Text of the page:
MicroTech, a small US reseller, on Monday sued HP over some of the transactions that played an important role in HP’s $5bn (£3.2bn) improper accounting lawsuit against the former management of Autonomy, the data analytics firm it bought for more than $11bn in 2011.
HP alleges that Autonomy engaged in “contrived” transactions with resellers, misrepresenting its “rate of organic growth and the nature and quality of its revenues”, justifying a $5.5bn writedown related to the Autonomy purchase. Several of the transactions in question were with MicroTech, a small Washington DC-area business that acts as a systems integrator for the federal government, and which had previously completed sales of Autonomy software to customers including Honeywell and Morgan Stanley.
MicroTech sued HP’s Autonomy unit for $16.5m, the amount of two purchases of software from Autonomy. MicroTech said it has not received a software key from HP enabling it to use the software it purchased.
The purchases include one from 2010 in which MicroTech planned to act as a reseller of Autonomy’s software to the Vatican for use with the digitisation of its library, a sale which was never completed. The second transaction, in 2011, was for Autonomy software to be sold to HP itself, before the acquisition of Autonomy was completed.
HP alleges the transactions were made in order to create an illusion of strong growth, alleging that Autonomy also made large payments to MicroTech for which it received no appreciable benefit. These include a 2011 payment of $8.2m for a platform that was to showcase Autonomy’s software for the US federal government, and a 2010 payment of $9.6m for a three-year licence in relation to the Vatican deal, made the same day that Autonomy received a payment of $6.3m from MicroTech as part of the same agreement.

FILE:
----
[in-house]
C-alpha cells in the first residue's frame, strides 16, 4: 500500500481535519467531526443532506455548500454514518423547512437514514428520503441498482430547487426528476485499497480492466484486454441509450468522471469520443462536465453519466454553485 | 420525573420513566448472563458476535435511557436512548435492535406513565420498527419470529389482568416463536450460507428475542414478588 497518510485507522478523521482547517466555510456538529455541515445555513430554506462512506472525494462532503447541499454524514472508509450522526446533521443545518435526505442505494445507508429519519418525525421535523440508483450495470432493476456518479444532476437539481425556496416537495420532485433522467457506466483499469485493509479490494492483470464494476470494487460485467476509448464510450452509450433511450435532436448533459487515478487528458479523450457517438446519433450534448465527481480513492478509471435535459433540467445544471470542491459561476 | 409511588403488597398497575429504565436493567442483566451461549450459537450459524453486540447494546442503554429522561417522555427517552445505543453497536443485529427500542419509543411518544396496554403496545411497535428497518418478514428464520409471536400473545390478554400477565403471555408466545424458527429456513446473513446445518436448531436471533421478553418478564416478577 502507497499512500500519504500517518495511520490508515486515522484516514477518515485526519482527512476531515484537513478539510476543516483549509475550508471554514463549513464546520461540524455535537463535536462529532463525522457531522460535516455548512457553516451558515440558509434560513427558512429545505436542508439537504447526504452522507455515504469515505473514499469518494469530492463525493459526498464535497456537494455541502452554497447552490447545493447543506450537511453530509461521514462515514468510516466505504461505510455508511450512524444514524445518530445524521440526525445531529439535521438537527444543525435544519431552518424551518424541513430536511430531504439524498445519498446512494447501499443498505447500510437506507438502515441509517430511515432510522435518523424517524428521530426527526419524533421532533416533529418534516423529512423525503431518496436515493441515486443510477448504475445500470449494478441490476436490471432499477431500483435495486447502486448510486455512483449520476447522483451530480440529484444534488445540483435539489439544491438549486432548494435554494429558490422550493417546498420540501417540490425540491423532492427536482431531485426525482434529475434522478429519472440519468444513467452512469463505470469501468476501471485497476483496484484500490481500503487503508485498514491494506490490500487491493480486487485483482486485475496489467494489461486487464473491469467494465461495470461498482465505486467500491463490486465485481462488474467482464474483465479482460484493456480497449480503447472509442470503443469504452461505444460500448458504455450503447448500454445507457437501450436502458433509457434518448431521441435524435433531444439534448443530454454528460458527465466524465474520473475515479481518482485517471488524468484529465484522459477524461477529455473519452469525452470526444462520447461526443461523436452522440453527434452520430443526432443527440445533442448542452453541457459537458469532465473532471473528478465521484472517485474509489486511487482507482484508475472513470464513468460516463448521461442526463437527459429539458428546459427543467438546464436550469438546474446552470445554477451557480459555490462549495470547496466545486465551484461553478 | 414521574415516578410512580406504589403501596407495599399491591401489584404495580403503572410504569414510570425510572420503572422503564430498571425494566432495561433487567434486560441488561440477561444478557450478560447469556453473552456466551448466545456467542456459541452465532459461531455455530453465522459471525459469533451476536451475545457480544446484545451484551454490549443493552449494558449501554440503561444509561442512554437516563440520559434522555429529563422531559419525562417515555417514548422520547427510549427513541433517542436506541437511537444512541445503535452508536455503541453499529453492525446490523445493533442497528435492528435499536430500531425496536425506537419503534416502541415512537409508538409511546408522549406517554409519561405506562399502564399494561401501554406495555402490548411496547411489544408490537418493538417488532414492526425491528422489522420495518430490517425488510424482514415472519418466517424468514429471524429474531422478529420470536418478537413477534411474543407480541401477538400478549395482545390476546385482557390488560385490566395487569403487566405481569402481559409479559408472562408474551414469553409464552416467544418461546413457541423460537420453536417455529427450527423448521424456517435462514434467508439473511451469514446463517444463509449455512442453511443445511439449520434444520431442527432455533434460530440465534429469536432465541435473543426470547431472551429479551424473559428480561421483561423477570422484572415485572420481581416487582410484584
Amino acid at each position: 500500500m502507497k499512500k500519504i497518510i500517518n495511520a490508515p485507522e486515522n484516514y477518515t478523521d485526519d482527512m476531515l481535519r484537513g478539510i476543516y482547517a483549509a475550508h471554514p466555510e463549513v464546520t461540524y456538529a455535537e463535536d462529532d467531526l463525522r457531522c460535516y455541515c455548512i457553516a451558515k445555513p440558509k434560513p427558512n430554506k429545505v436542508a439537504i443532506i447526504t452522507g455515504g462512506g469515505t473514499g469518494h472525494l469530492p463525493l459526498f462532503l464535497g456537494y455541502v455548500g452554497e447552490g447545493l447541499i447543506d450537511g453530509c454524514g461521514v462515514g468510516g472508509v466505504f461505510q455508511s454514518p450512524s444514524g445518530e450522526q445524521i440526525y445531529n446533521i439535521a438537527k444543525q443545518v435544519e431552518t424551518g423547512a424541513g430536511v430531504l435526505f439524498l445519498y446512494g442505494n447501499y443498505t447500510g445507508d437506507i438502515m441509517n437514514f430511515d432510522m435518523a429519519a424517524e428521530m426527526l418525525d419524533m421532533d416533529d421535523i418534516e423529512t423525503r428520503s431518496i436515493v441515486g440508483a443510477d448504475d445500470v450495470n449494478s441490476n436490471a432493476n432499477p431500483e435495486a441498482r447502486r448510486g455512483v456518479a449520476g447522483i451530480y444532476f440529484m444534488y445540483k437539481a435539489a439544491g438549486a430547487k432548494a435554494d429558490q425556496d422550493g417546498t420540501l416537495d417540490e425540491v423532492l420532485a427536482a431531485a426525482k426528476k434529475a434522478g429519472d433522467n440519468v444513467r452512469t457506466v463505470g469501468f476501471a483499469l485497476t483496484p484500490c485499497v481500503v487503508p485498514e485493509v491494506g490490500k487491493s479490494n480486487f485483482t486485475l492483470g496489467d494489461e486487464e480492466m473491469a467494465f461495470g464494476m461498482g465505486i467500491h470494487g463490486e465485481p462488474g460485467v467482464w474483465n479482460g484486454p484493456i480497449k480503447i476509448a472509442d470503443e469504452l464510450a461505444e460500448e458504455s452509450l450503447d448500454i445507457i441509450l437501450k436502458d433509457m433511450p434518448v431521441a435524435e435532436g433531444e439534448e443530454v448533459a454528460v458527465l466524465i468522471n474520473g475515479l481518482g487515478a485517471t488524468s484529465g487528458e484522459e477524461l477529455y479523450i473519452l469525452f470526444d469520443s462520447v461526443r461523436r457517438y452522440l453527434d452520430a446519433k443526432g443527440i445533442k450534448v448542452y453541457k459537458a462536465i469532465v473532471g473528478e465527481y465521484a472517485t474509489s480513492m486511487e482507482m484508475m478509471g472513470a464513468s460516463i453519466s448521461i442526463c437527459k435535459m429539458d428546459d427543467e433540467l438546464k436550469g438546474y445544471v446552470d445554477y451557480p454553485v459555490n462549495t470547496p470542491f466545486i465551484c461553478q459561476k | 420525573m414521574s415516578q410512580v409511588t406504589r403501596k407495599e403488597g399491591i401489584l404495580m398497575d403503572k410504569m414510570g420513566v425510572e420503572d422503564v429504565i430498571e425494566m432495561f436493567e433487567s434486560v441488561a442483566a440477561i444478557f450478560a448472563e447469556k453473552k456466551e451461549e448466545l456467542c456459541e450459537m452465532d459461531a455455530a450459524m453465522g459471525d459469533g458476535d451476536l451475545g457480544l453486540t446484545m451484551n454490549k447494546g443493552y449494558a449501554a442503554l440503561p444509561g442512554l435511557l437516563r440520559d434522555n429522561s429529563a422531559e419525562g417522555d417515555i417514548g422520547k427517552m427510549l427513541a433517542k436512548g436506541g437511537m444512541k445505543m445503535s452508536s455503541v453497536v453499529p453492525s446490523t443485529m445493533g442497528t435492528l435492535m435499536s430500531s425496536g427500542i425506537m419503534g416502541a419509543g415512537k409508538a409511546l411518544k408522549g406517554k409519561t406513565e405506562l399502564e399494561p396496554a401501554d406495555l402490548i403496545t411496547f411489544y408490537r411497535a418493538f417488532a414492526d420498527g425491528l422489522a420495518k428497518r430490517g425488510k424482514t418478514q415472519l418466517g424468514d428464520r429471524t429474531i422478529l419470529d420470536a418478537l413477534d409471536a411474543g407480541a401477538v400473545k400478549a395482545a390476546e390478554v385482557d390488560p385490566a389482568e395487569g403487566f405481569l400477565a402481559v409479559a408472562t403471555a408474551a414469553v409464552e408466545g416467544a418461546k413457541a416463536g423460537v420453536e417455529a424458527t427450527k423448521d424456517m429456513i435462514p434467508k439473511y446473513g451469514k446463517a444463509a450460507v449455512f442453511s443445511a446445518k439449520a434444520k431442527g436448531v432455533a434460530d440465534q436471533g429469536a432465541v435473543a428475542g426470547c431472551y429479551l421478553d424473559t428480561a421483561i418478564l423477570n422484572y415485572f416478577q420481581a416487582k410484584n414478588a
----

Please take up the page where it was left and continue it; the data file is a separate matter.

During a conference call with journalists, MicroTech attorney Lanny Davis said the transactions were “in good faith” and said the lawsuit would be unnecessary if HP would agree to provide the software that was paid for. Apart from the accounting issues, HP’s Autonomy unit continues to play an important role in the company’s overall business strategy.
HP declined to comment on the matter.
The company sued Autonomy founder Mike Lynch and former chief financial officer Sushovan Hussain over the alleged accounting improprieties, while Lynch accused HP of fabricating the claims in order to cover up its own “incompetence”.
HP was criticised at the time over the high price it paid for Autonomy, which was seen by some industry observers as an effort to quickly refocus the company on a new, high-growth area.
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